Simulation provides a safe, risk-free, experiential learning environment where emergency department (ED) practitioners can hone their skills with no potential for adverse consequences to real patients.
The acquisition and retention of skills requires hands-on practice complemented by feedback and robust assessments. However, external forces have significantly reduced the number of opportunities to practice procedures in the ED and tolerance for medical errors. Simulation can be used to provide these experiences “on-demand.”
Effective simulation-based training interventions have a range of difficulty customized to the individual practitioner's skill level.
Postgraduate medical education systems in the United States, Canada, and United Kingdom have called for competency-based education with focused and rigorous evaluations. Mastery learning is a form of competency-based education in which training continues until the participant achieves a uniform level of skill mastery as measured by rigorous standards.
The extended duration between performance of many pediatric emergency medicine (PEM) skills leads to deterioration in even the most expert providers. Just-in-time (JIT) training is a training scheme in which the required knowledge and skills are imparted for immediate application to avoid loss of retention due to a time gap.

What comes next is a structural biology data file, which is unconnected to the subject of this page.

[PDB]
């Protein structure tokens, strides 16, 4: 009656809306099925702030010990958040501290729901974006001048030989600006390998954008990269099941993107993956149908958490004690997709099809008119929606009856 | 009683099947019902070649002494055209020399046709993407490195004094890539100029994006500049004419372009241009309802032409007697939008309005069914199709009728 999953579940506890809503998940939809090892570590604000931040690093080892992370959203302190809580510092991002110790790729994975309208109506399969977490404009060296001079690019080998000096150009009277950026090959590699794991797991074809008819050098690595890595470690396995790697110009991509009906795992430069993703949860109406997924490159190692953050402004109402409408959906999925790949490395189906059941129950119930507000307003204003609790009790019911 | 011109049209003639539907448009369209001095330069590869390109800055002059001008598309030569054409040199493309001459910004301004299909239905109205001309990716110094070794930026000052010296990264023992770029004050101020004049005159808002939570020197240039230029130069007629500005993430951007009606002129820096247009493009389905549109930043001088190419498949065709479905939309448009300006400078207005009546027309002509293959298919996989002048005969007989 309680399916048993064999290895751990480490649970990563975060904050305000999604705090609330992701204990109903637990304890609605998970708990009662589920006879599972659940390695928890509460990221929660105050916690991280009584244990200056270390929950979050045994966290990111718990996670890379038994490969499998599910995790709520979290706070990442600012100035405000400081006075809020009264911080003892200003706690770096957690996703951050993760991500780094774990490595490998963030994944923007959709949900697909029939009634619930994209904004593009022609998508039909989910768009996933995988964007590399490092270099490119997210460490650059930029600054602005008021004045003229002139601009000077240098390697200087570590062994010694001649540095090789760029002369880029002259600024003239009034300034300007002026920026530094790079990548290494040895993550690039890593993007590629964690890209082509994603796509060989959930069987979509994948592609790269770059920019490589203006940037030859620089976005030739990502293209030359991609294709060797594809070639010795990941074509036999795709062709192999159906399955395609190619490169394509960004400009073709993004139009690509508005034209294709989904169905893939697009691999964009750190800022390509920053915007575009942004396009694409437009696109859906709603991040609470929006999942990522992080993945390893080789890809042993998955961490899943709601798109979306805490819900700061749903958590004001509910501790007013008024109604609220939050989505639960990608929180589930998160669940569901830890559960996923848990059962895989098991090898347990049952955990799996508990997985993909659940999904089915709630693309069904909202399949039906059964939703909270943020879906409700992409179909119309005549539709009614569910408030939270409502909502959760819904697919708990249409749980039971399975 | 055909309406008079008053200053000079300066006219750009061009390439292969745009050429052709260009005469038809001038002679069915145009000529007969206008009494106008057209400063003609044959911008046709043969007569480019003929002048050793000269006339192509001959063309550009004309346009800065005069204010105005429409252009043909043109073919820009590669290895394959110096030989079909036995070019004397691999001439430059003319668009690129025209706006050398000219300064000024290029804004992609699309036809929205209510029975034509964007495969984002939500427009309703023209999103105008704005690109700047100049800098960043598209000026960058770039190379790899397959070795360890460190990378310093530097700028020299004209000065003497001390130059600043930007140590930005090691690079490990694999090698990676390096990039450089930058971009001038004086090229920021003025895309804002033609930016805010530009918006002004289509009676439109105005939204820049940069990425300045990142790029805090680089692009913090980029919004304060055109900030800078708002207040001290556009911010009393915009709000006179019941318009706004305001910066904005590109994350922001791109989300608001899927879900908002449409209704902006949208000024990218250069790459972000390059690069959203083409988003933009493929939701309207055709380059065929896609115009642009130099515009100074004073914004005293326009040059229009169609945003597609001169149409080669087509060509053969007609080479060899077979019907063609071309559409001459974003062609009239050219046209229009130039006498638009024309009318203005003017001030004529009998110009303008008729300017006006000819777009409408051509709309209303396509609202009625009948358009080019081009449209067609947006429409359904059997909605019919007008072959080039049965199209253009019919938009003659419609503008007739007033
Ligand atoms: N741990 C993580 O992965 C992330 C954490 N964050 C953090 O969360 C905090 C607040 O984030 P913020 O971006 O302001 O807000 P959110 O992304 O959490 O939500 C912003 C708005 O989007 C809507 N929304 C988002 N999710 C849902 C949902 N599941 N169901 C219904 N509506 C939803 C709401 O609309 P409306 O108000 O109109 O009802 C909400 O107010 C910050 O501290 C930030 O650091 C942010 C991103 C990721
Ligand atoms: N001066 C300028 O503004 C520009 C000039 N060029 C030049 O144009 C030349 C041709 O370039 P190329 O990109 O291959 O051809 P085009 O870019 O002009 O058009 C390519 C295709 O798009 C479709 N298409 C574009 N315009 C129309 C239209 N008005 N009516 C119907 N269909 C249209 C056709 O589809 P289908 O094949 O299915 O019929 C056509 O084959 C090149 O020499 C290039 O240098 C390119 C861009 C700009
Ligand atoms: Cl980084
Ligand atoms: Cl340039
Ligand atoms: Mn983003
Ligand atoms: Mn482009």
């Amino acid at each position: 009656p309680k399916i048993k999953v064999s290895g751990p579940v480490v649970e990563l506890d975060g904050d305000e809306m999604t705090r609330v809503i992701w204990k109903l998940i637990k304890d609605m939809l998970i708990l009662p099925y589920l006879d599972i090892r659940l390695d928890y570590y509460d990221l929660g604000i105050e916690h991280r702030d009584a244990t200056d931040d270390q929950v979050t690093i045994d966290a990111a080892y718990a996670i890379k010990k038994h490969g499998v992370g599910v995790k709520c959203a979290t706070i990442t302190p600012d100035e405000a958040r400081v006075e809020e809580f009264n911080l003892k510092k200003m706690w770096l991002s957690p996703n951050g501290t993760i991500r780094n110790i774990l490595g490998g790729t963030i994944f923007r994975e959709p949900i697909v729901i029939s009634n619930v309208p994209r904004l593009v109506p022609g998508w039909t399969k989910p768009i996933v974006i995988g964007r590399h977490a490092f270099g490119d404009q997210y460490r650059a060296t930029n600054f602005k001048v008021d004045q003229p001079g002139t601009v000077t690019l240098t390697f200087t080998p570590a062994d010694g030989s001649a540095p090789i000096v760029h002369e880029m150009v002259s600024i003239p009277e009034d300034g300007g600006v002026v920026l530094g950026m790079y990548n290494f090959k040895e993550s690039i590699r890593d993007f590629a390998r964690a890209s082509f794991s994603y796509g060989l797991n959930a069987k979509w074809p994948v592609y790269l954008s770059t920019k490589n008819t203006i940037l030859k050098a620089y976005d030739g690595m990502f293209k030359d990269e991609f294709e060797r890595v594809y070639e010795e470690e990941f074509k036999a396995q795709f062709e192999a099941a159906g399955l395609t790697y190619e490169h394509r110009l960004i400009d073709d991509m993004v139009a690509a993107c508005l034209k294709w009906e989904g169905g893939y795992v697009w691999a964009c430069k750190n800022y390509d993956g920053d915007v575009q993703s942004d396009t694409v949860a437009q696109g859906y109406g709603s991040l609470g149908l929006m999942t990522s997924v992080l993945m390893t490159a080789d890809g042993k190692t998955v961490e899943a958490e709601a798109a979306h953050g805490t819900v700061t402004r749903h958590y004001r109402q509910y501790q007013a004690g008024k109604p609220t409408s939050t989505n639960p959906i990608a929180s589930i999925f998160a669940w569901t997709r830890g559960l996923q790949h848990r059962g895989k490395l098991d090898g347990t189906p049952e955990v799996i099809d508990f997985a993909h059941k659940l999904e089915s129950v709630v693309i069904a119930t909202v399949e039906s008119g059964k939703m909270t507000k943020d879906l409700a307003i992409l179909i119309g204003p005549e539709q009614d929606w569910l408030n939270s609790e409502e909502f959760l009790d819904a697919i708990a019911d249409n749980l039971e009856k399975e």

Procedural Competency and Simulation
Simulation-based education (SBE) has seen rapid evolution with an increasing breadth of applications to pediatric emergency medicine (PEM).1–4 Educators have recognized that simulation can provide a safe, risk-free, experiential learning environment where emergency department (ED) practitioners can hone their skills with no potential for adverse consequences to real patients. PEM is an ideal field for applications of simulation as outcomes from pediatric cardiac arrest are poor, and traditional methods of resuscitation skills training lead to poor retention of knowledge and skills.5 This chapter describes how SBE is being: (a) integrated into PEM training programs; (b) utilized for crisis resource management (CRM) training for ED healthcare teams; (c) used to teach novel PEM topics; (d) explored as a potential tool for assessment of ED skills; and (e) used to enhance procedural skills competency for ED procedures.
Simulation-Based Education for PEM Training
Simulation has become an integral part of many PEM residency and fellowship training programs. SBE has been effectively integrated into pre-existing curriculum to better address PEM competencies and to provide trainees an opportunity to practice managing both common and rare conditions. Studies have shown that SBE improves the performance of emergency teams during simulated pediatric trauma resuscitations.2,6 The PEM training programs that have integrated simulation as a key learning modality have found that focused, frequent and effortful instructional interventions are necessary to achieve substantial performance improvements.3 A longitudinal approach to the integration of simulation into the PEM curriculum was described by Cheng et al.,4 where 43 different acute care scenarios, packaged as 12 different core and specialty modules, were delivered over 2 years of PEM training. Knowledge, technical skills, and behavioral skills were discussed and ...